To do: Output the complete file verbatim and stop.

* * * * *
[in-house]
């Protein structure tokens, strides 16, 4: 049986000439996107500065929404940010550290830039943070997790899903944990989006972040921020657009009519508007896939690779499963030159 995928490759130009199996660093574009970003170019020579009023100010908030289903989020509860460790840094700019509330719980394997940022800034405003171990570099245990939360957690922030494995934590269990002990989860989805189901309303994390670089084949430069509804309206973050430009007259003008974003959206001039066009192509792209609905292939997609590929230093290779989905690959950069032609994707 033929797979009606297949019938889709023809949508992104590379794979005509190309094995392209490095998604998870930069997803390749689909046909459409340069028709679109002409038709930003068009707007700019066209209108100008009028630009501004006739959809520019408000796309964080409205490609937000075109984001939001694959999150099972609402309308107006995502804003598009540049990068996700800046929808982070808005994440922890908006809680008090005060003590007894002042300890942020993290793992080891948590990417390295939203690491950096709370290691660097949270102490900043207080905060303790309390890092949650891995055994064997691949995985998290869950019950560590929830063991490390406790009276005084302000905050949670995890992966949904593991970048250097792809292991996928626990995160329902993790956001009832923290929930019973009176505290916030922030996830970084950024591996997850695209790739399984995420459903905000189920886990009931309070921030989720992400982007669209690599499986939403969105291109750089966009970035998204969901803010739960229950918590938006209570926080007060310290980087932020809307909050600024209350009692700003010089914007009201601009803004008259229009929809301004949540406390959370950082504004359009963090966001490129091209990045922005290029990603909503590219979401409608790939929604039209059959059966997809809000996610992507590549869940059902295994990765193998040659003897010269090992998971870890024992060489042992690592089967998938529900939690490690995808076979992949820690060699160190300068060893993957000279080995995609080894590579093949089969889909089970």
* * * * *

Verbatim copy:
[in-house]
């Protein structure tokens, strides 16, 4: 049986000439996107500065929404940010550290830039943070997790899903944990989006972040921020657009009519508007896939690779499963030159 995928490759130009199996660093574009970003170019020579009023100010908030289903989020509860460790840094700019509330719980394997940022800034405003171990570099245990939360957690922030494995934590269990002990989860989805189901309303994390670089084949430069509804309206973050430009007259003008974003959206001039066009192509792209609905292939997609590929230093290779989905690959950069032609994707 033929797979009606297949019938889709023809949508992104590379794979005509190309094995392209490095998604998870930069997803390749689909046909459409340069028709679109002409038709930003068009707007700019066209209108100008009028630009501004006739959809520019408000796309964080409205490609937000075109984001939001694959999150099972609402309308107006995502804003598009540049990068996700800046929808982070808005994440922890908006809680008090005060003590007894002042300890942020993290793992080891948590990417390295939203690491950096709370290691660097949270102490900043207080905060303790309390890092949650891995055994064997691949995985998290869950019950560590929830063991490390406790009276005084302000905050949670995890992966949904593991970048250097792809292991996928626990995160329902993790956001009832923290929930019973009176505290916030922030996830970084950024591996997850695209790739399984995420459903905000189920886990009931309070921030989720992400982007669209690599499986939403969105291109750089966009970035998204969901803010739960229950918590938006209570926080007060310290980087932020809307909050600024209350009692700003010089914007009201601009803004008259229009929809301004949540406390959370950082504004359009963090966001490129091209990045922005290029990603909503590219979401409608790939929604039209059959059966997809809000996610992507590549869940059902295994990765193998040659003897010269090992998971870890024992060489042992690592089967998938529900939690490690995808076979992949820690060699160190300068060893993957000279080995995609080894590579093949089969889909089970």